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The Voice of the Next Tech Generation

If you have a tendency to walk along muttering under your breath then you’re in luck – pretty soon people will no longer assume you’re losing your grip on reality, they’ll just think that you’re using voice controlled tech – which, luckily, is tipped to be the next big thing. 

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Speaking at the Mobile World Congress in Feb, Jae-woan Byun, the CTO of SK Telecom, said that all the voice offerings we have at the moment are “boring for users” but that a “second tsunami” was on its way to shake things up. Normally tsunamis come with their own health warning, but in this case, it’s more a case of preparing your business for the incoming tide.

Especially as it seems to be a view shared by others too. Scott Huffman, senior engineering director at Google, made it clear that Google sees voice as playing one of the biggest roles in new era of tech. The Samsung Smart Home plans are massively voice focused too, and allow residents to carry out nifty functions; for example, saying ‘Goodnight’ to the TV will turn it off as the lights will slowly dim, giving you time to drag yourself and your evening junk upstairs without having to battle – hands full – with the lightswitch.

So, what can we expect in this new era of the Voice?

  • They will be a big part of wearables. From Google Glass to smartwatches, expect to see a lot of people walking around chattering to themselves.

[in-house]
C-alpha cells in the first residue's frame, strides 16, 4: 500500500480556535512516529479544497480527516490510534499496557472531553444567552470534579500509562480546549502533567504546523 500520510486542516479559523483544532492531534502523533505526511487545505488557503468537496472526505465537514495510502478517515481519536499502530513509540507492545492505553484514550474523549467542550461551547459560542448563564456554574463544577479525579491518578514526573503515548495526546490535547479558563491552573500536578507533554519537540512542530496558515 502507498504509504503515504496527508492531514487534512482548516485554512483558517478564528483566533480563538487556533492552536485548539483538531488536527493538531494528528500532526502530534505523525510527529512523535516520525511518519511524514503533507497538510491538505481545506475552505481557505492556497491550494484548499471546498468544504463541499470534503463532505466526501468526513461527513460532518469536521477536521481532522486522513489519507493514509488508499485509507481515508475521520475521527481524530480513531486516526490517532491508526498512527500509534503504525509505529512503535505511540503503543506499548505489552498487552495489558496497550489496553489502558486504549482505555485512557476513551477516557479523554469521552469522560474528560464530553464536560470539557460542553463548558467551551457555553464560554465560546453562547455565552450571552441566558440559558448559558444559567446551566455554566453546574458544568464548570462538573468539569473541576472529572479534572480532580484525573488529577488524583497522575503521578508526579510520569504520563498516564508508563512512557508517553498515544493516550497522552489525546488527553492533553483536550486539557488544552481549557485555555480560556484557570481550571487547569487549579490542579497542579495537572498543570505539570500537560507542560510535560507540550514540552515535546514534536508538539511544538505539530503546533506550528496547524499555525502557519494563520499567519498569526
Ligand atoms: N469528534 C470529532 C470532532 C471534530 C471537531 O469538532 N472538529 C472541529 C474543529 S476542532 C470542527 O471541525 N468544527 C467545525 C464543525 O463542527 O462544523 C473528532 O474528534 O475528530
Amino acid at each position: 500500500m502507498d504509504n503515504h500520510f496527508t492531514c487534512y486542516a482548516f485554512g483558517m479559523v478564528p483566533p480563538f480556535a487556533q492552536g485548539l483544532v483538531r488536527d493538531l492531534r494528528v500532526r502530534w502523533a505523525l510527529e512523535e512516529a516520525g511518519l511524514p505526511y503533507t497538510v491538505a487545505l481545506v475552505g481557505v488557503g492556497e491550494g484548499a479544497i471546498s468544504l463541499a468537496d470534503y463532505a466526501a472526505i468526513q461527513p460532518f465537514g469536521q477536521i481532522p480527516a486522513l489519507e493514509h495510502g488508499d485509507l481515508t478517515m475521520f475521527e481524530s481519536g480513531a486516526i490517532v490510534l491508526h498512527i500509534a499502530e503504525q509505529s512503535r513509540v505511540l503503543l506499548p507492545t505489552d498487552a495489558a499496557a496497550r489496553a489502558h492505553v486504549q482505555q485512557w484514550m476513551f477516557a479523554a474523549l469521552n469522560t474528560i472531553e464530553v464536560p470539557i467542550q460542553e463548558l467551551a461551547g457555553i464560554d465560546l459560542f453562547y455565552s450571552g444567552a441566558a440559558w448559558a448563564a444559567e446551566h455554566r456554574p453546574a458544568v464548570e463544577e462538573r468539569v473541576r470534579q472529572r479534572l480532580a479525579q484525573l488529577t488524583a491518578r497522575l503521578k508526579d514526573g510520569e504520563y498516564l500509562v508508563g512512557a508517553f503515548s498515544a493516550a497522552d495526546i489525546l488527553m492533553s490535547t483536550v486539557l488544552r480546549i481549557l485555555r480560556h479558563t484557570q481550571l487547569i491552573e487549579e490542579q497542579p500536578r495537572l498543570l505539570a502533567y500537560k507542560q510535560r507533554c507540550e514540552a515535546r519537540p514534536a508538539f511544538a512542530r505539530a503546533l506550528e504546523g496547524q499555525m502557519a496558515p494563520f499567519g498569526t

• Private and secure.  Especially with all the recent security scandals, the new tech – from wearables to the internet of things – is leading us down a new – potentially dangerous – garden path. Encryption will become default and for most private calls there will be continuous authentication, rather than just at the beginning and end.
  • Reinventing. They’ll use voice to find ways to make calls easier, such as more intuitive ways to dial than the traditional keypad.
  • Application-embedded features. The ability to process more metadata and tell us more about the inbound calls will maximise all available information from calls.
  • Time is valuable. Calls will become more fluid, for example, giving options for people to jump in and out. Cold calls will also come with a voice message pitching as to why the person should answer.
  • Recordable. Calls will automatically be recorded so we can search through them like we would any other past message
  • Intelligence Assistants. Siri and other voice assistants will become more popular. We already have Google Now and Siri but companies will be cat-fighting to take new ones to the next level of AI; they’ll probably start to become more like PAs than smartphones. Let’s just hope they don’t make them so good we end up falling for them
  • More customisable. As a southerner in the north, I appreciate the pain of not understand what’s being said, and understanding different accents is probably (for my sake, hopefully) harder for a machine. So, they’ll start to take into account accents, dialects and other user-specific context too for easier and more accurate usage.

So, as it looks like pretty soon we’ll be encouraged to talk to our devices more, businesses should already be thinking about how they can cash in on this. If you produce hardware, it looks like it should probably be voice-friendly; if your business has any kind of software, how could you maximise the potential for voice compatibility? Get thinking now, because this journey’s going to be guided by voices, and it’s only just beginning.

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